Not all coal rallies are created equal, with fairly stark differences emerging in the gains this year for various grades of the fuel, suggesting buyers are becoming more selective.
In some ways it’s surprising that coal of any grade has staged a rally this year, given the market remains over-supplied and major consumers such as China and India are actively trying to cut consumption or imports, or both.
But an analysis of pricing data for the year so far shows that buyers appear prepared to pay more for higher quality coal, while largely shunning the poorer grades produced mainly by top exporter Indonesia.
The main Asian benchmark for thermal coal used in power plants is Newcastle, the Australian port that is the world’s largest export harbor for the fuel.
There are several prices for Newcastle coal, but they are all consistent in showing a rally of around 22 percent so far this year.
The weekly index has gained 22.9 percent year-to-date, ICE Newcastle coal futures are up 20.3 percent while Newcastle free-on-board (FOB) coal has risen 22.3 percent.
The weekly index stood at $62.23 a tonne in the seven days to July 15, up from its 2016 low of $47.37, although still less than half the post-2008 recession peak of around $136 a tonne, reached in February 2011.
Nonetheless, Newcastle coal is on track to snap five straight years of losses despite the general gloom surrounding the long-term future of the polluting fuel, given its role in climate change.
The Newcastle index is based on coal with a calorific value of 6,000 kilocalories per kilogram (kcal/kg), making it a quality grade, especially when compared to those from Indonesia.
The ICE Indonesia sub-bituminous contract is based upon coal with a calorific value of 4,900 kcal/kg, and this has gained just 15 percent so far this year.
A similar Indonesian contract run by the Singapore Exchange is up by 12 percent, confirming that lower-grade coal has underperformed its higher-quality Australian rival.
South African thermal coal, which is similar in quality to Australian and is increasingly finding its way to India, has also enjoyed strong gains this year.
The Richards Bay FOB price has gained 28.5 percent to $62.60 a tonne, putting it a small premium to Newcastle FOB coal, a change from the start of 2016 when it was at a discount.
CHINA DOMESTIC UNDERPERFORMANCE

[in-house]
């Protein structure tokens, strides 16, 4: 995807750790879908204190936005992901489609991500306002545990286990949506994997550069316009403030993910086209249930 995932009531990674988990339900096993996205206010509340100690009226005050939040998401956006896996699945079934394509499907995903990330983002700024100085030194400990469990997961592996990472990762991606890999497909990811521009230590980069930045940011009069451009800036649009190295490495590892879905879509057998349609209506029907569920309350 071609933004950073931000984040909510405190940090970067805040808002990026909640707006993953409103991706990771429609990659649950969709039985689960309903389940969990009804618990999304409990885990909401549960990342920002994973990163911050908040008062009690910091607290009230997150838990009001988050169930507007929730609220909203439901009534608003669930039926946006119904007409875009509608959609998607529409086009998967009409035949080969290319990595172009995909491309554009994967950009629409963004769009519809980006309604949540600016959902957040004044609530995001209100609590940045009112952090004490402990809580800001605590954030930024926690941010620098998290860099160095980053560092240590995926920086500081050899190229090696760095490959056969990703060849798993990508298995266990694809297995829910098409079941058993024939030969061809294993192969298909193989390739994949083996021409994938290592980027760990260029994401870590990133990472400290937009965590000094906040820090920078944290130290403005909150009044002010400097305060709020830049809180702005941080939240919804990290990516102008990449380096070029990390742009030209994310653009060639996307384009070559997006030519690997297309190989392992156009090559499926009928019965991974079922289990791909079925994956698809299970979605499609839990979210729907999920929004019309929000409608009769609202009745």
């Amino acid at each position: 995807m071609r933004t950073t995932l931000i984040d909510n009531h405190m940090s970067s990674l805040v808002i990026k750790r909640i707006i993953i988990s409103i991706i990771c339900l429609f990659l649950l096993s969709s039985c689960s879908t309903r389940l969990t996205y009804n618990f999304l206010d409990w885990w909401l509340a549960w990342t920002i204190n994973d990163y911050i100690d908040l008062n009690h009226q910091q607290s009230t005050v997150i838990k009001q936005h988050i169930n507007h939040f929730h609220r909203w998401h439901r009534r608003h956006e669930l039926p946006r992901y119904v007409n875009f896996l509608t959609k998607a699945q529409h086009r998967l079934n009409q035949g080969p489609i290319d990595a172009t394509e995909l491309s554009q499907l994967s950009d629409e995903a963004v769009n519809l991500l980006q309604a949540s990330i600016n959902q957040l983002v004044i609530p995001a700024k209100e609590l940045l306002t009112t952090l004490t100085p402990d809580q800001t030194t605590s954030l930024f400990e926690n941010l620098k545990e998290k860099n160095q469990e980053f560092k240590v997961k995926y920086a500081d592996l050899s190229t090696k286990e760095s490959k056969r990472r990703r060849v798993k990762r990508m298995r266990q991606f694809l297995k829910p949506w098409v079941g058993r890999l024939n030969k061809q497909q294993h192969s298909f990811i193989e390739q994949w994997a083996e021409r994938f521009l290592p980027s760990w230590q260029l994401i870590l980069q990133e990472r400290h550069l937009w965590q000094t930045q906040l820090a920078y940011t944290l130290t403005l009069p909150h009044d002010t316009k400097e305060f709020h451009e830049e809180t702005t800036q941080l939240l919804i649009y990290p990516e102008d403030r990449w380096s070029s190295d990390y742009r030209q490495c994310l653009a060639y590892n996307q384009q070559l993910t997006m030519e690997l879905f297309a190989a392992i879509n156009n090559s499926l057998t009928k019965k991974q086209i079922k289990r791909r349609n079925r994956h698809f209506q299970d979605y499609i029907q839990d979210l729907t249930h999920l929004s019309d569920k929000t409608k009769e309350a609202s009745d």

While Australian and South African thermal coal are enjoying strong gains, Chinese domestic coal has joined Indonesia in underperforming.
Qinhuangdao FOB coal is up 10 percent so far in 2016, while another measure of the Chinese benchmark by provider Steelhome has gained just 13.5 percent in yuan terms and 10.3 percent in U.S. dollars.
The modest gains for Chinese domestic coal is more likely a reflection of suppressed demand in the northeast of the country, where Qinhuangdao is located, as the coal is rated at 5,500 kcal/kg, which is towards the better end for thermal grades.
China’s coal imports gained 8.2 percent in the first six months of 2016 over the same period last year, but this has largely been driven by demand for coking coal, the more energy-intensive fuel used for steel-making.
Using detailed data for the five months to May, and coking coal imports are up 28.4 percent, with major beneficiaries being Mongolia and Australia, with increases of 38.6 percent and 31.8 percent respectively.
However, imports of non-coking bituminous coal, mainly used in power plants, have dropped 15.7 percent, with purchases from Indonesia declining by 15.3 percent and Australia by 23.4 percent.
India’s coal imports appear to be increasing in recent months, with Thomson Reuters Supply Chain & Commodity Research data showing June as the fourth straight months of gains.
Nonetheless, ship-tracking data suggests that imports in the first seven months of the year will be about 121.6 million tonnes, down from 124.2 million in the same period last year.
However, India is changing the mix of the coal it buys, with imports from Indonesia dropping by almost 20 percent in the first seven months of the year, while those from South Africa rose by 16.5 percent and from Australia by 5.9 percent.
A similar switch to quality can be seen in another of Asia’s other major coal importers, with Japan cutting purchases from Indonesia by 2 percent in the first five months of the year, but boosting those from Russia, which produces higher-quality coal, by 5.6 percent.
Overall, the pricing and import data suggest that higher-quality coal is enjoying more demand than poorer grades, a trend that may continue given the increasing focus on limiting global pollution from coal.
Source: ReutersPrevious Next